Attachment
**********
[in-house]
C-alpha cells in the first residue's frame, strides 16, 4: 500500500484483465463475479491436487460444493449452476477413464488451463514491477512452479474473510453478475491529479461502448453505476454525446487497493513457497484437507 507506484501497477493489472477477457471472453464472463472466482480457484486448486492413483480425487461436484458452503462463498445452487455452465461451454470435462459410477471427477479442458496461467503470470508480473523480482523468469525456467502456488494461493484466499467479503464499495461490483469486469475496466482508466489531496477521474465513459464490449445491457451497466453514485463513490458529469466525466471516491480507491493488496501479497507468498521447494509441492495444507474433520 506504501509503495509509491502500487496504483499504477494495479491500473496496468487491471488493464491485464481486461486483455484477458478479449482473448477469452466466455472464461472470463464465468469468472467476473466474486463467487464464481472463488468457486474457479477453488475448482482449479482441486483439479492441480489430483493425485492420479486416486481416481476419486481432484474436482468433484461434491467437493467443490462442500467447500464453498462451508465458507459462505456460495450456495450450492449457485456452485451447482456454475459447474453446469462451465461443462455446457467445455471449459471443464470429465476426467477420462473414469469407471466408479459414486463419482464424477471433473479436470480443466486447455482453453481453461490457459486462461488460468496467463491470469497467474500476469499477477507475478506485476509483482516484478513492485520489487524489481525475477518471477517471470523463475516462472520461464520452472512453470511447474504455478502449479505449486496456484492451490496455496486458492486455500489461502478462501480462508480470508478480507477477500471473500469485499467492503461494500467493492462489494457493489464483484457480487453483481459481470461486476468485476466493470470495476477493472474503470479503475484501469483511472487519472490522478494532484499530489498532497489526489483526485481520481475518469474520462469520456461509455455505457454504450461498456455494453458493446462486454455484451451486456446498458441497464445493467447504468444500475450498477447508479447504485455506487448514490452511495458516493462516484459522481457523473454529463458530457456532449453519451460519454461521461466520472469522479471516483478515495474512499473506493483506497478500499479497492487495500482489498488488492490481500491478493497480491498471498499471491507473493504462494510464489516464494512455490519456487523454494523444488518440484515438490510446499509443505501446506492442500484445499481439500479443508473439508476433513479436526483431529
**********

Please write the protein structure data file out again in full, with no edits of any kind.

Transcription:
[in-house]
C-alpha cells in the first residue's frame, strides 16, 4: 500500500484483465463475479491436487460444493449452476477413464488451463514491477512452479474473510453478475491529479461502448453505476454525446487497493513457497484437507 507506484501497477493489472477477457471472453464472463472466482480457484486448486492413483480425487461436484458452503462463498445452487455452465461451454470435462459410477471427477479442458496461467503470470508480473523480482523468469525456467502456488494461493484466499467479503464499495461490483469486469475496466482508466489531496477521474465513459464490449445491457451497466453514485463513490458529469466525466471516491480507491493488496501479497507468498521447494509441492495444507474433520 506504501509503495509509491502500487496504483499504477494495479491500473496496468487491471488493464491485464481486461486483455484477458478479449482473448477469452466466455472464461472470463464465468469468472467476473466474486463467487464464481472463488468457486474457479477453488475448482482449479482441486483439479492441480489430483493425485492420479486416486481416481476419486481432484474436482468433484461434491467437493467443490462442500467447500464453498462451508465458507459462505456460495450456495450450492449457485456452485451447482456454475459447474453446469462451465461443462455446457467445455471449459471443464470429465476426467477420462473414469469407471466408479459414486463419482464424477471433473479436470480443466486447455482453453481453461490457459486462461488460468496467463491470469497467474500476469499477477507475478506485476509483482516484478513492485520489487524489481525475477518471477517471470523463475516462472520461464520452472512453470511447474504455478502449479505449486496456484492451490496455496486458492486455500489461502478462501480462508480470508478480507477477500471473500469485499467492503461494500467493492462489494457493489464483484457480487453483481459481470461486476468485476466493470470495476477493472474503470479503475484501469483511472487519472490522478494532484499530489498532497489526489483526485481520481475518469474520462469520456461509455455505457454504450461498456455494453458493446462486454455484451451486456446498458441497464445493467447504468444500475450498477447508479447504485455506487448514490452511495458516493462516484459522481457523473454529463458530457456532449453519451460519454461521461466520472469522479471516483478515495474512499473506493483506497478500499479497492487495500482489498488488492490481500491478493497480491498471498499471491507473493504462494510464489516464494512455490519456487523454494523444488518440484515438490510446499509443505501446506492442500484445499481439500479443508473439508476433513479436526483431529